For invoice factoring, the similarities between a traditional loan process ends in the sense that both has an application and approval process. Factoring is a three party system rather than a two party system like loans are, consisting of three factors: company, debtor (customer), and the factor. What makes factoring so different from traditional loans is that companies are looking into your monthly invoices and the clients you extend a limited line of credit to, rather than looking into your credit history.
To apply, most factoring service providers have online applications where you can input detailed descriptions in regard to your invoices. This is where you would prove your invoice credibility to the factoring providers by providing payment history, invoice receipts and any other documents that indicated you are a low risk invoice sale. You can either set up an account, which you can continuously add invoices down the future or sell invoices on an individual basis. Opening an account would be a better choice though for economical reasons, it helps prevent paying multiple charges for the same action and most factoring companies may have startup fees to run a credit check.
After being approved to sell your invoices, you will sign a written contract approving the factor providers the rights to collect on your bills in exchange for an agreed “cash advance.” The advanced amount ranges from 50 to 95 percent, rest of the amount given after the business owners have paid the bill in full, minus the factor’s cut from the advance. An example of this would be a $10,000 factored invoice for a $9,000 in advance at a 5% rate. The factoring company would immediately provide you $9000 and would pay you the rest of the $500 (the left over amount from the 5% the factors took for their service) later, after the debt has been paid in full.
Potential Downside to Factoring:
The allure of invoice factoring is clear–instant cash. All companies need money set aside in order to operate effectively. There can never be too much cash. But there are factors to be aware of before considering business cash advance:
· Customer Notification of Invoice Transfer: 78 percent of invoice factoring requires a notification of the invoice transfer to the customers according to the CFA. Some businesses may be required to notify customers where their invoices are going, which may cause customers to think that your business is not financially stable and could look elsewhere for businesses that are better off.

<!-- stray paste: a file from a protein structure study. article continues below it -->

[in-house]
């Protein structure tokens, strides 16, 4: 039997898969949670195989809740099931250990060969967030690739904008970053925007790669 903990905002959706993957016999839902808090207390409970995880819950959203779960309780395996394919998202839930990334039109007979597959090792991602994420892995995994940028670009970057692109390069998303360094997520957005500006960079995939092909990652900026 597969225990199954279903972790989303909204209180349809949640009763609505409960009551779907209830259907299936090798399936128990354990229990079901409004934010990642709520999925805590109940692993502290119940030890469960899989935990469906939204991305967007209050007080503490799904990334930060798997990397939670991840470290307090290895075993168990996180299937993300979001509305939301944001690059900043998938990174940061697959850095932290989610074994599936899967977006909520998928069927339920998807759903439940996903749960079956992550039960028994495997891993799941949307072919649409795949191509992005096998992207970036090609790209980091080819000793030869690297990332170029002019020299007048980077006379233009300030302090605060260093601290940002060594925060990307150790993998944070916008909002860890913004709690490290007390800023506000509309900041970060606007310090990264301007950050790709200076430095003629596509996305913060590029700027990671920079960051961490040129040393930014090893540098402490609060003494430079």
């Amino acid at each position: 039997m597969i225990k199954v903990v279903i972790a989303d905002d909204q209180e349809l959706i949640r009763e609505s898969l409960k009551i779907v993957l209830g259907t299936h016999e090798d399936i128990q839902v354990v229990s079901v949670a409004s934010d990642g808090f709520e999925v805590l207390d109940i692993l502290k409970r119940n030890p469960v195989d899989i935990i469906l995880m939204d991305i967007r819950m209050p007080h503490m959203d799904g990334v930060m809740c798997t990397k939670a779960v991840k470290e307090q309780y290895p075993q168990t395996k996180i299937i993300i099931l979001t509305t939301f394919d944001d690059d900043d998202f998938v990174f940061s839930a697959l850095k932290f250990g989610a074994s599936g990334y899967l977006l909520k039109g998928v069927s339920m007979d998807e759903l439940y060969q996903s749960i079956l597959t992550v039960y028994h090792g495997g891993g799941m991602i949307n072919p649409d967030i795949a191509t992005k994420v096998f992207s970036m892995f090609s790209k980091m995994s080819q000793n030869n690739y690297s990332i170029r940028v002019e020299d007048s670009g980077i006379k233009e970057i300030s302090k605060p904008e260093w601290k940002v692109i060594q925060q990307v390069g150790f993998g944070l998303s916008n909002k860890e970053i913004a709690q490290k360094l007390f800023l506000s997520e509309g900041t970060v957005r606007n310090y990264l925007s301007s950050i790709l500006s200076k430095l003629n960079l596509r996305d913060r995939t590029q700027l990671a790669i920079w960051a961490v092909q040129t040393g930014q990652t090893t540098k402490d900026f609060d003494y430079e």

· Outsourcing Collections: By outsourcing your invoice to collections, your company no longer has control over the customer service aspect. Your clients can view your company negatively if the factoring company you chose to sell your invoices to is too aggressive with them, or are unhelpful with questions in regards to billing.
Many problems associated with factoring service though can be prevented. Before anything, put yourself in you client’s shoe and try to view it from their perspective when they interact with your factoring service provider. Visit potential factoring companies and listen in on their client phone calls. Make sure the company you chose treats your clients the same way once transactions are finalized by asking for referrals, even though you may have been pleased with the initial service.
Getting the Most from the Factoring Agreement
You can transfer invoices in variety of different ways, even though factoring is contractual. Invoices can be factored one at a time or grouped together either in large or small amount. No matter how you transfer invoices, you will be charged according to your credit history of your client, the total invoice amount and payment schedule. Because each merchant cash advance has their own method to determine their rate, approval process and advanced payment amount, here are a few things they would consider before billing:
- Billing: The more work the factors do, the more expensive it is going to be for you. Bills already delivered will have more favorable rates compared to ongoing billing, which requires an open bill and more interactions for the factor.
- Invoice Amount/ Quantity of Invoices: Invoices that are higher in dollar will lead to a better deal and a higher cash advance for your company, even though you may not be able to negotiate the factor’s cut. Depending on a few high priced invoices versus many small bills will require the factor to do less work, resulting in a better deal for you.
- Recourse Factoring: For invoice factoring service provider, they cannot lose. Either way, they are getting paid no matter whom that it may be from, your customers or yourself. This is a great deal for them because your business will return the cash advance even if your client does not pay back the debt. You take on the responsibility of repaying the cash advance and the incurring penalty fees even if your customers defaults on their debts.
Lydia Kim writes extensively for Resource Nation and VoIP service, an online resource that provides expert advice on purchasing and outsourcing decisions for small business owners and entrepreneurs with local and national pre-screened vendors. Resource Nation empowers businesses to make smart choices.